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230 million litres of raw sewage spewed into the Red River, who is to blame?


191.8 million gallons of raw sewage spewed into the Red River daily for months, who is to blame.
191.8 million gallons of raw sewage spewed into the Red River daily for months

A crisis of significant magnitude emerged in Winnipeg, centred around the steady flow of sewage into the Red River. Once revered for its natural beauty and vitality, the river now faced contamination from a continuous discharge of raw sewage, a situation that persisted for several months. This environmental calamity underscores the need for immediate attention, decisive measures, and utmost accountability from the city’s elected officials.


A ruptured pipe at 3100 Abinojii Mikanah, along Bishop Grandin Boulevard, relentlessly spewed untreated sewage for an extended period of time into the Red River. Despite two attempts at repairs, the flow persisted, with the city estimating a staggering 230 million litres of sewage have contaminated the river between February 7th and its final repair. Such a colossal volume of pollutants not only poses immediate risks to public health but also inflicts long-term damage to the delicate ecosystem of the river.


What is perhaps most alarming is the apparent lack of urgency and accountability from the governmental bodies tasked with safeguarding our environment. While the City of Winnipeg grappled with this crisis, provincial and federal authorities seem conspicuous by their absence. Emergency environmental actions were sorely needed, yet their response was been tepid at best. The question must be asked: why are the rules different when it comes to governmental bodies themselves? If this were a private citizen or a rural community, swift and severe penalties would undoubtedly be enforced.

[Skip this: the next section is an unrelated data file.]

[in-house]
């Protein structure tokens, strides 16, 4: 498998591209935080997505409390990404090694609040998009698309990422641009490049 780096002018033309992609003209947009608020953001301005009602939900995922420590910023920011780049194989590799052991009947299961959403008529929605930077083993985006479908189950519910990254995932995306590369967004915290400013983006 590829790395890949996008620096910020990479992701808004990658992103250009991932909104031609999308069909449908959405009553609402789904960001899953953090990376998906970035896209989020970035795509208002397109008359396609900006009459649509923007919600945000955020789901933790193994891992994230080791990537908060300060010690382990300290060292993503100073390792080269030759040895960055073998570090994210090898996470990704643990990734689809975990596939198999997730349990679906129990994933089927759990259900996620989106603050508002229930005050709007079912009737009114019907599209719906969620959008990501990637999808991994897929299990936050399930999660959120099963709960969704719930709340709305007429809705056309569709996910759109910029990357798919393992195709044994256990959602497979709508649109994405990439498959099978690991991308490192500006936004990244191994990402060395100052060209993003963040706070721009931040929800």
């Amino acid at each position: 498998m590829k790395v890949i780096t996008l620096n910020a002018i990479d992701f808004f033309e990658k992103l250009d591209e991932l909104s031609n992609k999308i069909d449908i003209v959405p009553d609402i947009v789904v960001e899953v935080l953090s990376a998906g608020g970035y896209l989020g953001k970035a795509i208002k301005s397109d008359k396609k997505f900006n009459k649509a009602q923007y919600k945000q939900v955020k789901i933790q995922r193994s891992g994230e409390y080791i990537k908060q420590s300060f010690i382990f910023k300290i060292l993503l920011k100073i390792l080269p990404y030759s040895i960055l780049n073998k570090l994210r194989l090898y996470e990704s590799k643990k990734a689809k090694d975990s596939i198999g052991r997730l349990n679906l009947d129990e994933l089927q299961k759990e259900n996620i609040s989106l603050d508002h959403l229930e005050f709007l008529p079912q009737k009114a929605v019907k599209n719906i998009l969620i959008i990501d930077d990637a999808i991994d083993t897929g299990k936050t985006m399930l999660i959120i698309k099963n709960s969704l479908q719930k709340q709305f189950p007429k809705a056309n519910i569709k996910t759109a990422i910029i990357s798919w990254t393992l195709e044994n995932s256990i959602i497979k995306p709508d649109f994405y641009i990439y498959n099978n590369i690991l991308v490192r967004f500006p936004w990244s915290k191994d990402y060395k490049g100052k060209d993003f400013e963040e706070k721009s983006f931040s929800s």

How many more pumps lurk on the brink of spilling raw sewage into our rivers? What looming dangers threaten our infrastructure, and why are they shrouded in secrecy? The recent closure of the Arlington Bridge due to a lack of foresight raises concerns: How many other bridges are on the edge of shutdown? Just as individuals must prioritize their spending, so too must our elected officials.


Adding insult to injury, the response from City council thus far has been utterly underwhelming. Rather than addressing the root cause of the issue, we are met with feeble suggestions to simply “flush less” and ominous warnings of impending hikes in water and sewage bills. Worse still, the proposed diversion of funds from the profitable water and waste sector to cover unrelated expenses like garbage collection reeks of mismanagement and short-sightedness.


In the business world, such misallocation of resources would be deemed unacceptable. Yet, here we are witnessing our city administration engage in precisely that. By neglecting vital infrastructure and maintenance in favour of pet projects and short-term fixes, they jeopardize not only the environment but also the long-term viability of essential services.


It’s time for a reckoning. Elected officials must be held accountable for their decisions and actions. The abdication of responsibility behind bureaucratic smokescreens cannot be tolerated. Our city deserves leaders with the acumen to make informed decisions, to prioritize the needs of the community over political expediency.


The apathy of the electorate must also be addressed. The dismal turnout at the last election speaks volumes about the disillusionment and disengagement plaguing our democratic process. If we desire change, we must actively participate in shaping it. Holding our representatives accountable starts at the ballot box.


The longer we delay in confronting these kinds of crises head-on, the greater the cost, not only in monetary terms but in irreparable harm to our environment and future generations. Let us not squander this opportunity to demand better from those entrusted with our city’s stewardship. The Red River, and indeed all of Winnipeg, deserve nothing less.


— Kevin Klein is a former Tory cabinet minister, a former city councillor and a former CEO and Publisher with Sun Media.

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